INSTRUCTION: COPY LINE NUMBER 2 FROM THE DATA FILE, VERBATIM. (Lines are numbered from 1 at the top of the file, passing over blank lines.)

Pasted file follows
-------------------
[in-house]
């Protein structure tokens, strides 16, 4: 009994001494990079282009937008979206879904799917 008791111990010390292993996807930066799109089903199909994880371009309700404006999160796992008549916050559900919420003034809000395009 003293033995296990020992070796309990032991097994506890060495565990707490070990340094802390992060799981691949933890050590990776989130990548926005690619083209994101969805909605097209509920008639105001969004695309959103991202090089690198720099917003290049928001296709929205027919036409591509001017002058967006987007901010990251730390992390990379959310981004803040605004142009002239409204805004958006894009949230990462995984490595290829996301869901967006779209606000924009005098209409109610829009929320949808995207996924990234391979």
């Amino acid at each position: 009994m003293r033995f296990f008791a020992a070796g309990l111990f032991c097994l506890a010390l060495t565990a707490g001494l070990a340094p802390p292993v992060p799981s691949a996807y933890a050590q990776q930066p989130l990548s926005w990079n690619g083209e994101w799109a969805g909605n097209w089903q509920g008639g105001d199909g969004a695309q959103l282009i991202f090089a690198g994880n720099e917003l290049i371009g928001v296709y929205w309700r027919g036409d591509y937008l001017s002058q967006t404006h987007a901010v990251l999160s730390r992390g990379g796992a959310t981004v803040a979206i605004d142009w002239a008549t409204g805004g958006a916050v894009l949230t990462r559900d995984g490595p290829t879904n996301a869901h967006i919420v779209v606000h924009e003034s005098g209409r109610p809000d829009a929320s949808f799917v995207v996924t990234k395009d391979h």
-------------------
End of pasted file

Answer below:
């Protein structure tokens, strides 16, 4: 009994001494990079282009937008979206879904799917 008791111990010390292993996807930066799109089903199909994880371009309700404006999160796992008549916050559900919420003034809000395009 003293033995296990020992070796309990032991097994506890060495565990707490070990340094802390992060799981691949933890050590990776989130990548926005690619083209994101969805909605097209509920008639105001969004695309959103991202090089690198720099917003290049928001296709929205027919036409591509001017002058967006987007901010990251730390992390990379959310981004803040605004142009002239409204805004958006894009949230990462995984490595290829996301869901967006779209606000924009005098209409109610829009929320949808995207996924990234391979």